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AirAsia's China dream gets strong backing from new investor

Amateur poker player Stanley Choi keen to bet on huge market after COVID

China's aviation market is a great opportunity for a budget carrier, says an important new investor in Malaysia-based AirAsia. (Source photos by Reuters)

KUALA LUMPUR -- AirAsia's newest major shareholder Stanley Choi wants to realize CEO Tony Fernandes' long-held goal of landing the no-frills Malaysian airline in the Chinese market.

Choi now owns an 8.96% stake in AirAsia via a private placement last month. He is confident that his corporate resume that includes Hong Kong and China, where he was born, could facilitate securing the needed approvals for what could become AirAsia China.

"AirAsia has been dealing with China for a long time," the Hong Kong-based Choi told Nikkei Asia in a remote interview. "I can add value to that with my know-how and open more gateways for the company."

In a November 2019 interview with Nikkei, Fernandes expressed his hope to establish an airline in China, which he views as friendly to foreign investment. "We have to make sure that we can be relevant in such a huge market," Fernandes said.

At the time, China was already crucial for AirAsia, with the group recording almost 20% of annual sales from Chinese destinations. But the situation has since changed for the worse due to pandemic-driven border closures around the world, which have battered the aviation and tourism sectors the most.

But despite such lofty ambitions, the reality for AirAsia is that not all its foreign ventures have turned out well.

Due to the financial impact of COVID-19, the airline was forced to shut down AirAsia Japan and sell a majority stake in AirAsia India to partner Tata Group. It has also failed three times to set up a joint-venture airline in Vietnam. Besides India, AirAsia currently operates separate entities in Malaysia, Thailand, Indonesia and the Philippines.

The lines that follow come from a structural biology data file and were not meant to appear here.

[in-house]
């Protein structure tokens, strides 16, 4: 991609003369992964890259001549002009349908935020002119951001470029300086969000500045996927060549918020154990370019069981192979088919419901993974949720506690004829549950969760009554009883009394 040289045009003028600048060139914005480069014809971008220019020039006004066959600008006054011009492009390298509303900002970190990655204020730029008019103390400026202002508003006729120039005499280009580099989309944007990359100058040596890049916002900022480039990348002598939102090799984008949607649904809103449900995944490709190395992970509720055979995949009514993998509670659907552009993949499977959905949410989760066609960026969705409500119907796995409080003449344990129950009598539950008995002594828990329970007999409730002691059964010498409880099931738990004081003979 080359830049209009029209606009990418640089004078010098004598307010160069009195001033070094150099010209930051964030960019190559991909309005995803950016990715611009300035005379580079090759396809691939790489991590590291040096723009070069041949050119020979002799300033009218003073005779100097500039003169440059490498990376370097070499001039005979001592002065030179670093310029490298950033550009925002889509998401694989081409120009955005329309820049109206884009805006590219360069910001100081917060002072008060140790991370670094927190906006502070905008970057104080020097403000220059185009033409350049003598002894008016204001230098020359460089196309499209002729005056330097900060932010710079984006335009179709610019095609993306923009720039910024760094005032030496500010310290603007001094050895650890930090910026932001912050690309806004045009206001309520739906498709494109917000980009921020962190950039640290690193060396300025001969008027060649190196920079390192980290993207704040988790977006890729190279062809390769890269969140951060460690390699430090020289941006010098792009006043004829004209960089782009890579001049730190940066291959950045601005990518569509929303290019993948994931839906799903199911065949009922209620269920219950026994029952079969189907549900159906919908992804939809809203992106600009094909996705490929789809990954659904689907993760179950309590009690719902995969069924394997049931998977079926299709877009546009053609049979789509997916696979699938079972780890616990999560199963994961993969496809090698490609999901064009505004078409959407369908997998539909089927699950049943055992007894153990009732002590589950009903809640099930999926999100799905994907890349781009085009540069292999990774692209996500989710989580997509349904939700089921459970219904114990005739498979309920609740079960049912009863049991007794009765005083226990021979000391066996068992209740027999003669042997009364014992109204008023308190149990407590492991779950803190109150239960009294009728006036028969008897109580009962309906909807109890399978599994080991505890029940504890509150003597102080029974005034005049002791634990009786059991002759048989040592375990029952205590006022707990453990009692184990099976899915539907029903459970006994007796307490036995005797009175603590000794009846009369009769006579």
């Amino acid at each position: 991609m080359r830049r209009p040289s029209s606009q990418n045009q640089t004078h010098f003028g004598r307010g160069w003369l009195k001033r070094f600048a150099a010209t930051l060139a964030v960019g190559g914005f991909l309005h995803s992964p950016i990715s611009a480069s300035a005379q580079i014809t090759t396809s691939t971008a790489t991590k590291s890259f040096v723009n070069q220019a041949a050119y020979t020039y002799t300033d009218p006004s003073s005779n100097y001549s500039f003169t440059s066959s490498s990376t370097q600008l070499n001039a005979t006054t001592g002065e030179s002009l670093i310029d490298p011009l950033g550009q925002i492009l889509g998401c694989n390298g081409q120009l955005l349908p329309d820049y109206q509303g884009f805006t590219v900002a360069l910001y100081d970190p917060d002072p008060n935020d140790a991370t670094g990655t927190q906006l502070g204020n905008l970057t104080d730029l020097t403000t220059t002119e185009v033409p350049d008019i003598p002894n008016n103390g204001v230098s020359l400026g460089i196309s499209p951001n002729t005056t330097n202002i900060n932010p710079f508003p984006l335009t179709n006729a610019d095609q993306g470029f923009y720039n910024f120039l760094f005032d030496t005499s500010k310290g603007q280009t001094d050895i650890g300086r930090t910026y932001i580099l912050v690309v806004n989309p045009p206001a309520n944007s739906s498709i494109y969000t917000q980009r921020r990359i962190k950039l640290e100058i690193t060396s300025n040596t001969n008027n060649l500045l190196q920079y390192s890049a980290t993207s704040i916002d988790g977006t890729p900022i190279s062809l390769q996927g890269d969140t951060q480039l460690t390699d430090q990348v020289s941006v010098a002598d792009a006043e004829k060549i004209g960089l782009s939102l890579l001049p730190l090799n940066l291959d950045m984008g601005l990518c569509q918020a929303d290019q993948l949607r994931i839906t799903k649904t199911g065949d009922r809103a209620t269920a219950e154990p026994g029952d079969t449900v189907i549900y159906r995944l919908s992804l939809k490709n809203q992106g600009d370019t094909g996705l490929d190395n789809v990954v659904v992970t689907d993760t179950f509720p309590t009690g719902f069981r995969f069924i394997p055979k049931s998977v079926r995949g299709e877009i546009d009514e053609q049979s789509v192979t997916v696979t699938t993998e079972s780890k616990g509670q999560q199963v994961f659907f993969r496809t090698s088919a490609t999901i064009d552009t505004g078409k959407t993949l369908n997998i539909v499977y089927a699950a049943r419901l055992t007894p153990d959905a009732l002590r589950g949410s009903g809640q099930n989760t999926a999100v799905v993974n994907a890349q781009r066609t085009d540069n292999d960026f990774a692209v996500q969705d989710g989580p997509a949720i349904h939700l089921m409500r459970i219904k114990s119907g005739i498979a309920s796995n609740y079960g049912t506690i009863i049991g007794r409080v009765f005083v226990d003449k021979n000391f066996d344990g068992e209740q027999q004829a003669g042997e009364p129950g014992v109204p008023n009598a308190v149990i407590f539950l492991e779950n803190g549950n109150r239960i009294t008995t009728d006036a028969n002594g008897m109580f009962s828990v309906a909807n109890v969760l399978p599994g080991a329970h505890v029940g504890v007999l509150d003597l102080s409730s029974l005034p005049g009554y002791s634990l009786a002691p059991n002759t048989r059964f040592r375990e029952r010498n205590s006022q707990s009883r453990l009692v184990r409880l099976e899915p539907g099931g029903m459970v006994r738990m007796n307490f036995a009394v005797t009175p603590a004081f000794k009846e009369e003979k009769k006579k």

Stanley Choi, who holds a nearly 9% stake in AirAsia, is confident he can use his China connections to help the carrier expand there. (Courtesy of AirAsia Group)

Choi sees great promise in China, where he said the budget airline sector "is still at [the] infancy stage" while there is also a lack of "privately-owned, efficiently-run" airlines. But he stressed that AirAsia has the ability to fill such gaps.

"The Chinese government is also in favor of allowing foreign investment in the aviation sector, which was previously controlled by state-owned companies, and Malaysian companies are also friendly parties to the Chinese government... AirAsia can take advantage of this," Choi said.

Choi is currently chairman of Head & Shoulders Financial Group as well as Hong Kong-listed International Entertainment. He also founded private equity fund YunFeng Capital in 2010 with Alibaba's Jack Ma and David Yu Feng of Target Media. Playing amateur poker is how he relaxes.

"Poker is only my hobby," he said. "I would like to be known as a merger and acquisition specialist with very successful investments."

The Chinese market is also promising as only 15% of the country's 1.4 billion people currently hold passports -- a number that should increase as the middle class grows, he said.

"For lower-income people, a budget airline can provide vast travel opportunities, and that's where AirAsia could step in," he said. "AirAsia can also give healthy competition to existing airlines in China."

AirAsia's finances have been hit hard by the pandemic. It suffered a net loss of 2.7 billion ringgit ($650 million) for the first nine months of 2020 compared with a net profit of 80.7 million ringgit the previous year. Revenue fell 68% to 2.9 billion ringgit from 9.1 billion ringgit.

Fourth-quarter results are expected this month, but analysts forecast no return to profitability until 2022.

Choi said the investment decision on China must be made by AirAsia's board, chaired by airline co-founder Kamarudin Meranun. Choi also said he does not expect to be appointed as a director with a 9% stake, but would consider joining if requested by the board.

As for timing, he suggested there is no rush.

"I think the first priority is to recover from the downturn and get the financials steady to pre-pandemic levels," he said. "Geographical expansions should only come after that."

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